Texas is prone to long warm seasons, drought in the summers and relatively short winters. While this means more time to enjoy a growing lawn, it also means a longer maintenance season. Many maintenance issues can be avoided or reduced by watering wisely, fertilizing sparingly and avoiding overzealous mowing or chemical pest control.
In many areas of the state, low yearly rainfall, coupled with prolonged heat waves and low humidity, mean high maintenance for many species of turfgrass. But there are a few varieties with drought and pest tolerance, such as zoysia and buffalo grass, that are better suited to Texas weather than other varieties. Plant sod or seed on well-composted soil to reduce maintenance later. Avoid mowing grass lower than the variety can tolerate. St. Augustine, for example, shouldn't be mowed lower than 3 1/2 inches.
Even with the most water-demanding varieties of grass during the hottest times of year, lawns should not be watered with more than an inch of water, once per week. Only grass planted on sand will need to be watered more often during the summer. Infrequent, deep watering encourages grass roots to grow deeper and reduces the risk of fungal lawn diseases. During cool and cold months, water less frequently. Don't water when grass is dormant.
Overfertilizing lawns causes salt buildup, leaf burn, local water quality problems and encourages the growth of lawn fungus. Healthy lawns need less fertilizer, so try boosting your lawn with 1/4 inch of well-rotted compost in spring and fall. Test your soil before adding chemical fertilizer, and switch to organic fertilizer when possible. The time to fertilize in Texas varies from early to mid spring, and repeat applications are rarely necessary. The Texas AgriLife Extension recommends a light application of 1/2 lb. nitrogen per 1,000 square feet if necessary in the spring.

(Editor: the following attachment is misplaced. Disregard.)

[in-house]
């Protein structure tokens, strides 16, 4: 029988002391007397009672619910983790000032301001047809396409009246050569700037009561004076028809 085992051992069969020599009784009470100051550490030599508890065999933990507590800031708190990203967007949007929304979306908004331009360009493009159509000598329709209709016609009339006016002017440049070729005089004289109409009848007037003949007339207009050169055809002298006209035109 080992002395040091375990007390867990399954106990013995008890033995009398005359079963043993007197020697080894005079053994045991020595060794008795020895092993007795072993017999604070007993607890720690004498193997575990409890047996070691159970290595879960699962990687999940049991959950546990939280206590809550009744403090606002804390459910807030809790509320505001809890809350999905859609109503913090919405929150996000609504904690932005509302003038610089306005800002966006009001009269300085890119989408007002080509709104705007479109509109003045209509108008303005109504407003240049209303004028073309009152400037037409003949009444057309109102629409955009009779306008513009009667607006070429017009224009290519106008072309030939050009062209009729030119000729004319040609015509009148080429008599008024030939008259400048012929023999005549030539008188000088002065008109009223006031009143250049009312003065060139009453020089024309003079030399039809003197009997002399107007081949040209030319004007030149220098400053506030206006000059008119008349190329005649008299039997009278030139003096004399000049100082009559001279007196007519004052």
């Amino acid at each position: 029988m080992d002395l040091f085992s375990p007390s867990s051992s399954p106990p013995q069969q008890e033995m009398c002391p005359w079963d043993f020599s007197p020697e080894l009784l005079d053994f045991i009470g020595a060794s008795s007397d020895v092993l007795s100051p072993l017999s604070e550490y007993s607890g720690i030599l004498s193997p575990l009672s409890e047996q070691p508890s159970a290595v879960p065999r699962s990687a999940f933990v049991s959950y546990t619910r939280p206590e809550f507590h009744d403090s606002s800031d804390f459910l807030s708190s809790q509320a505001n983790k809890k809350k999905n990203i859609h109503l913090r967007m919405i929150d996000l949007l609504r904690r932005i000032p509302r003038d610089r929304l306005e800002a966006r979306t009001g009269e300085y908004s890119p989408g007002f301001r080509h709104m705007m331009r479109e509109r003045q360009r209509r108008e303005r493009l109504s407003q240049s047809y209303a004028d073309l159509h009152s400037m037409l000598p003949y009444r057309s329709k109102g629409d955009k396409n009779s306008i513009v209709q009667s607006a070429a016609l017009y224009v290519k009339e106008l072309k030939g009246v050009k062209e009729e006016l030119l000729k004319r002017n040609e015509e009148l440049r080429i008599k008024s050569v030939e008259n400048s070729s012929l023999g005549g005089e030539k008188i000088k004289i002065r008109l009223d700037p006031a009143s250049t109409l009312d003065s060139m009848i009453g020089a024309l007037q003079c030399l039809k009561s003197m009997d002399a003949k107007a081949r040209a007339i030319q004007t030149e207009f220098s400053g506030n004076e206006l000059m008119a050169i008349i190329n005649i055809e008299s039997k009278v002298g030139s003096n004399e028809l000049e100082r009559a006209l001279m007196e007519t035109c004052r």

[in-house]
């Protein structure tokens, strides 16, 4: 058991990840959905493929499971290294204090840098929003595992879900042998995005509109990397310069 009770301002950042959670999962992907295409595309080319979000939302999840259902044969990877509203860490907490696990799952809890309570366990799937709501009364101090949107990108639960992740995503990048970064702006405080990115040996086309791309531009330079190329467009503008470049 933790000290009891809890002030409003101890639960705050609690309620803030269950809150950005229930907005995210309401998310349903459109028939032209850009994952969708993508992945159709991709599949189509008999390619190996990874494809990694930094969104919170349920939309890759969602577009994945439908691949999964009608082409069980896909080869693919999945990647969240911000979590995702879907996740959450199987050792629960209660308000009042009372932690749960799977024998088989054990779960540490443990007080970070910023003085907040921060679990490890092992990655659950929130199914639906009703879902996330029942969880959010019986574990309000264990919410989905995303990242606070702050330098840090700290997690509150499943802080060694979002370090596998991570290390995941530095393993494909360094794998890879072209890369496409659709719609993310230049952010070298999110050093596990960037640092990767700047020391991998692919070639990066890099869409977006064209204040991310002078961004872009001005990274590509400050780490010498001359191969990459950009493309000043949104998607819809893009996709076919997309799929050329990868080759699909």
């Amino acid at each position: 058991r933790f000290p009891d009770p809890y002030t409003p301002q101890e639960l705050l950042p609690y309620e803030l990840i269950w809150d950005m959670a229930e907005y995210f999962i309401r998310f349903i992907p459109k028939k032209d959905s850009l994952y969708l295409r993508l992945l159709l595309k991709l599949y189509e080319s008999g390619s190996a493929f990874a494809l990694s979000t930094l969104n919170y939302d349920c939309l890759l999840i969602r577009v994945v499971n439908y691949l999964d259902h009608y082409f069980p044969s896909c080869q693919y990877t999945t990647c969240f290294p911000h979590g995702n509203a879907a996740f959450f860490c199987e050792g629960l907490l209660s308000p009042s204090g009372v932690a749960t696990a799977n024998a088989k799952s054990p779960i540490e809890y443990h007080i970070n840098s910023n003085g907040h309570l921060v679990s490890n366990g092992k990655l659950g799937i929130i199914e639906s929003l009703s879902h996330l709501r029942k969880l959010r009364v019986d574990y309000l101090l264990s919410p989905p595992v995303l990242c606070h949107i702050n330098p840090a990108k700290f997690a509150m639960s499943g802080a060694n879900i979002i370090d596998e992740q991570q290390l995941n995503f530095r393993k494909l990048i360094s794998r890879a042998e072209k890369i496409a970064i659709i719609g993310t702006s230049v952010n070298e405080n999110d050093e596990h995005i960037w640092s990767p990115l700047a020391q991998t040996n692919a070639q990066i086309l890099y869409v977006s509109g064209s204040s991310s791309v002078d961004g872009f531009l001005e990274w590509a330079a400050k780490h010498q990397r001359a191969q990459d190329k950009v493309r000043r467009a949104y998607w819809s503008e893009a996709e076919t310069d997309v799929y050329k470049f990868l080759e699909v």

Insect pests start popping up in spring and get more intense through hot summers. Using broad-spectrum insecticides, however, kills the predatory insects that could be doing the work for you. Try switching to beneficial nematodes for insects such as grubworms, and only apply insecticides as a last resort. Healthy lawns are less susceptible to insect infestations. Avoid lawn diseases by fertilizing and watering only when necessary, and in the morning instead of evening.
Long, hot summers and frequent droughts in Texas leave many lawns susceptible to weeds. Mow or pull out weeds before they go to seed to keep them from spreading. Even herbicides that are safe to use on grass may weaken the lawn and harm beneficial insects. When possible, apply herbicides to a cloth and wipe them on the weeds instead of spraying directly on the weed. For large areas with all weeds and no grass, remove weeds and plant sod plugs to establish grass in that area.